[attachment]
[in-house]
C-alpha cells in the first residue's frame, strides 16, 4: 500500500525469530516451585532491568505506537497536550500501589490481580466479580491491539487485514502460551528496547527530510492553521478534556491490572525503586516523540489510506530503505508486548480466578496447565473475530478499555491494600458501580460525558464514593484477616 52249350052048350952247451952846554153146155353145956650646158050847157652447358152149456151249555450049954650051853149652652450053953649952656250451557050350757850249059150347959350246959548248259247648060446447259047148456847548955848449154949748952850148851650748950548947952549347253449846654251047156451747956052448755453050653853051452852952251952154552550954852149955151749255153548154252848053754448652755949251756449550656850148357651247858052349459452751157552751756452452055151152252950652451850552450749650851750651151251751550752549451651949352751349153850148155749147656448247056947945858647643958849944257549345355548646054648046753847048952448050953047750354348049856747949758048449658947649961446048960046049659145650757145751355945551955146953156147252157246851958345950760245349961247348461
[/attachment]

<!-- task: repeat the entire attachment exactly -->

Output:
[in-house]
C-alpha cells in the first residue's frame, strides 16, 4: 500500500525469530516451585532491568505506537497536550500501589490481580466479580491491539487485514502460551528496547527530510492553521478534556491490572525503586516523540489510506530503505508486548480466578496447565473475530478499555491494600458501580460525558464514593484477616 52249350052048350952247451952846554153146155353145956650646158050847157652447358152149456151249555450049954650051853149652652450053953649952656250451557050350757850249059150347959350246959548248259247648060446447259047148456847548955848449154949748952850148851650748950548947952549347253449846654251047156451747956052448755453050653853051452852952251952154552550954852149955151749255153548154252848053754448652755949251756449550656850148357651247858052349459452751157552751756452452055151152252950652451850552450749650851750651151251751550752549451651949352751349153850148155749147656448247056947945858647643958849944257549345355548646054648046753847048952448050953047750354348049856747949758048449658947649961446048960046049659145650757145751355945551955146953156147252157246851958345950760245349961247348461